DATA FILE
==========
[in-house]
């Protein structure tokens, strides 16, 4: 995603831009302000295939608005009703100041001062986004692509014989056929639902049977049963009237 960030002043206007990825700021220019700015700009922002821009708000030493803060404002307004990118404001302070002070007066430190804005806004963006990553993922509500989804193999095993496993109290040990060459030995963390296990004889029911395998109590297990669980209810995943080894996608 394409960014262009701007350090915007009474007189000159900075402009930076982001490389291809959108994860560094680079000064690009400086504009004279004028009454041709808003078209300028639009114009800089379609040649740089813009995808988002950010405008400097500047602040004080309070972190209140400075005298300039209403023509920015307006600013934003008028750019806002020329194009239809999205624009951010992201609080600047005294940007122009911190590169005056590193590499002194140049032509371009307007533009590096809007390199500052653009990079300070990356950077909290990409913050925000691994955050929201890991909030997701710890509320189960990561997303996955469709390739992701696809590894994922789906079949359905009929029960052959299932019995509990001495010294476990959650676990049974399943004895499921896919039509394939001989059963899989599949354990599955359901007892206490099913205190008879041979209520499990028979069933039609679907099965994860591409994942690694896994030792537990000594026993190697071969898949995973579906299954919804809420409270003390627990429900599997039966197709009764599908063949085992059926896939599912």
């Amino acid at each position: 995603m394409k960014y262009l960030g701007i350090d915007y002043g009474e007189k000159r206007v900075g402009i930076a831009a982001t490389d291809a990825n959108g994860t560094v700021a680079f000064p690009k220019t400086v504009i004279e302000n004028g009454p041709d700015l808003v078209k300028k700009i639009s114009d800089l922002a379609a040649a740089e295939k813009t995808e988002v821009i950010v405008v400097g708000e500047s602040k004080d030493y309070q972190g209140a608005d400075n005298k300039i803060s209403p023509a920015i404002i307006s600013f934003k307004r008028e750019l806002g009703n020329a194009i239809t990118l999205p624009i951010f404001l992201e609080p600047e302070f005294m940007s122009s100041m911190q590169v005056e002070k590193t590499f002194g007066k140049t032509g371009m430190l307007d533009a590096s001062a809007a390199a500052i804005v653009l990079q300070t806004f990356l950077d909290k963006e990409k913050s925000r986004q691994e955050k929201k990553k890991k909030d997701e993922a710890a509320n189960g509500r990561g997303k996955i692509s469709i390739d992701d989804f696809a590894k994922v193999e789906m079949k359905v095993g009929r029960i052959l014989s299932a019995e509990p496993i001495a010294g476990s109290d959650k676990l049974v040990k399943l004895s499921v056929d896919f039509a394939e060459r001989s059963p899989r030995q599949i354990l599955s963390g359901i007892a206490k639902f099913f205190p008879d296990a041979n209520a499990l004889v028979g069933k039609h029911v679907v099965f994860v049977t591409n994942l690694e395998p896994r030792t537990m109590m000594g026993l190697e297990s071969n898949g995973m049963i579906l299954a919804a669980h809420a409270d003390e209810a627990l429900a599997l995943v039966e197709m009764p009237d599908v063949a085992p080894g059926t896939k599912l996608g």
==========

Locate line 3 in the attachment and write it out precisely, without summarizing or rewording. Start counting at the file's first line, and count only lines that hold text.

């Amino acid at each position: 995603m394409k960014y262009l960030g701007i350090d915007y002043g009474e007189k000159r206007v900075g402009i930076a831009a982001t490389d291809a990825n959108g994860t560094v700021a680079f000064p690009k220019t400086v504009i004279e302000n004028g009454p041709d700015l808003v078209k300028k700009i639009s114009d800089l922002a379609a040649a740089e295939k813009t995808e988002v821009i950010v405008v400097g708000e500047s602040k004080d030493y309070q972190g209140a608005d400075n005298k300039i803060s209403p023509a920015i404002i307006s600013f934003k307004r008028e750019l806002g009703n020329a194009i239809t990118l999205p624009i951010f404001l992201e609080p600047e302070f005294m940007s122009s100041m911190q590169v005056e002070k590193t590499f002194g007066k140049t032509g371009m430190l307007d533009a590096s001062a809007a390199a500052i804005v653009l990079q300070t806004f990356l950077d909290k963006e990409k913050s925000r986004q691994e955050k929201k990553k890991k909030d997701e993922a710890a509320n189960g509500r990561g997303k996955i692509s469709i390739d992701d989804f696809a590894k994922v193999e789906m079949k359905v095993g009929r029960i052959l014989s299932a019995e509990p496993i001495a010294g476990s109290d959650k676990l049974v040990k399943l004895s499921v056929d896919f039509a394939e060459r001989s059963p899989r030995q599949i354990l599955s963390g359901i007892a206490k639902f099913f205190p008879d296990a041979n209520a499990l004889v028979g069933k039609h029911v679907v099965f994860v049977t591409n994942l690694e395998p896994r030792t537990m109590m000594g026993l190697e297990s071969n898949g995973m049963i579906l299954a919804a669980h809420a409270d003390e209810a627990l429900a599997l995943v039966e197709m009764p009237d599908v063949a085992p080894g059926t896939k599912l996608g």